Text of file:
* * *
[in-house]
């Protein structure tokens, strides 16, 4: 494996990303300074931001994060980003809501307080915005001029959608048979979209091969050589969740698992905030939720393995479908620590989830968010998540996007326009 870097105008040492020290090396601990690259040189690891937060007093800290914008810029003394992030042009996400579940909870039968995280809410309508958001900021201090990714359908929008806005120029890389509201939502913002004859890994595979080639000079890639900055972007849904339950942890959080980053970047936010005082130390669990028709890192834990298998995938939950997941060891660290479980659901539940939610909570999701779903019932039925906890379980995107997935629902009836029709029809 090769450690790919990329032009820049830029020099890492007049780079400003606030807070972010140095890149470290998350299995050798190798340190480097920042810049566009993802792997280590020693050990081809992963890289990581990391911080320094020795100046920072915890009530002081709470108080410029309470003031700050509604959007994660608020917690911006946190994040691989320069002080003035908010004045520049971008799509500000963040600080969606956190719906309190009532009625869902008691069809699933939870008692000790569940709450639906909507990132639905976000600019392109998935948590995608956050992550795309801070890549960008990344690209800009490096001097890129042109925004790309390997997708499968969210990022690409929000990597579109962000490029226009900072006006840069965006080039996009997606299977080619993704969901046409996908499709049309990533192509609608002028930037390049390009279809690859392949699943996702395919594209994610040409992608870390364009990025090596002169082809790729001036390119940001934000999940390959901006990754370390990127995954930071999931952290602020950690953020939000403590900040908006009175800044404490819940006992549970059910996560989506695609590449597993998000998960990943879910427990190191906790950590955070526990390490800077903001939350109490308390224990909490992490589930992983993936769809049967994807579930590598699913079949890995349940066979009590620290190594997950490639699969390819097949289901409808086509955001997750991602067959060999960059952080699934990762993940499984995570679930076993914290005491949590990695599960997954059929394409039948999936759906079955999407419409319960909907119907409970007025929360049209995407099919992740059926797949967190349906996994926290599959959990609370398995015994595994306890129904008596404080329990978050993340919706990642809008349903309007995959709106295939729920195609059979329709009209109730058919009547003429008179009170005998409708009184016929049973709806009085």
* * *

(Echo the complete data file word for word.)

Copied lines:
[in-house]
């Protein structure tokens, strides 16, 4: 494996990303300074931001994060980003809501307080915005001029959608048979979209091969050589969740698992905030939720393995479908620590989830968010998540996007326009 870097105008040492020290090396601990690259040189690891937060007093800290914008810029003394992030042009996400579940909870039968995280809410309508958001900021201090990714359908929008806005120029890389509201939502913002004859890994595979080639000079890639900055972007849904339950942890959080980053970047936010005082130390669990028709890192834990298998995938939950997941060891660290479980659901539940939610909570999701779903019932039925906890379980995107997935629902009836029709029809 090769450690790919990329032009820049830029020099890492007049780079400003606030807070972010140095890149470290998350299995050798190798340190480097920042810049566009993802792997280590020693050990081809992963890289990581990391911080320094020795100046920072915890009530002081709470108080410029309470003031700050509604959007994660608020917690911006946190994040691989320069002080003035908010004045520049971008799509500000963040600080969606956190719906309190009532009625869902008691069809699933939870008692000790569940709450639906909507990132639905976000600019392109998935948590995608956050992550795309801070890549960008990344690209800009490096001097890129042109925004790309390997997708499968969210990022690409929000990597579109962000490029226009900072006006840069965006080039996009997606299977080619993704969901046409996908499709049309990533192509609608002028930037390049390009279809690859392949699943996702395919594209994610040409992608870390364009990025090596002169082809790729001036390119940001934000999940390959901006990754370390990127995954930071999931952290602020950690953020939000403590900040908006009175800044404490819940006992549970059910996560989506695609590449597993998000998960990943879910427990190191906790950590955070526990390490800077903001939350109490308390224990909490992490589930992983993936769809049967994807579930590598699913079949890995349940066979009590620290190594997950490639699969390819097949289901409808086509955001997750991602067959060999960059952080699934990762993940499984995570679930076993914290005491949590990695599960997954059929394409039948999936759906079955999407419409319960909907119907409970007025929360049209995407099919992740059926797949967190349906996994926290599959959990609370398995015994595994306890129904008596404080329990978050993340919706990642809008349903309007995959709106295939729920195609059979329709009209109730058919009547003429008179009170005998409708009184016929049973709806009085």